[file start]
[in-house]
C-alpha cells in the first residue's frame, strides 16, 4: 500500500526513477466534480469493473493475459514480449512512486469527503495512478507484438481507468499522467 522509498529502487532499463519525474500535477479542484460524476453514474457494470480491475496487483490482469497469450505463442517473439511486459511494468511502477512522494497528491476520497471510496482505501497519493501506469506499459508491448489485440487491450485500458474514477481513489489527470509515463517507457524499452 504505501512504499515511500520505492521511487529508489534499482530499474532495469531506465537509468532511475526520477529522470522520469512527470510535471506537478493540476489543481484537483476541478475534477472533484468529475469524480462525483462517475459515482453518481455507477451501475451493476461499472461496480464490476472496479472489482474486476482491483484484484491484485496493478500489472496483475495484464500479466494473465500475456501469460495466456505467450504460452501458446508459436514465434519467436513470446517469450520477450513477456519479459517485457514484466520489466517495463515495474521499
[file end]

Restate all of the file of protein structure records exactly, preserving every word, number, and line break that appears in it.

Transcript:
[in-house]
C-alpha cells in the first residue's frame, strides 16, 4: 500500500526513477466534480469493473493475459514480449512512486469527503495512478507484438481507468499522467 522509498529502487532499463519525474500535477479542484460524476453514474457494470480491475496487483490482469497469450505463442517473439511486459511494468511502477512522494497528491476520497471510496482505501497519493501506469506499459508491448489485440487491450485500458474514477481513489489527470509515463517507457524499452 504505501512504499515511500520505492521511487529508489534499482530499474532495469531506465537509468532511475526520477529522470522520469512527470510535471506537478493540476489543481484537483476541478475534477472533484468529475469524480462525483462517475459515482453518481455507477451501475451493476461499472461496480464490476472496479472489482474486476482491483484484484491484485496493478500489472496483475495484464500479466494473465500475456501469460495466456505467450504460452501458446508459436514465434519467436513470446517469450520477450513477456519479459517485457514484466520489466517495463515495474521499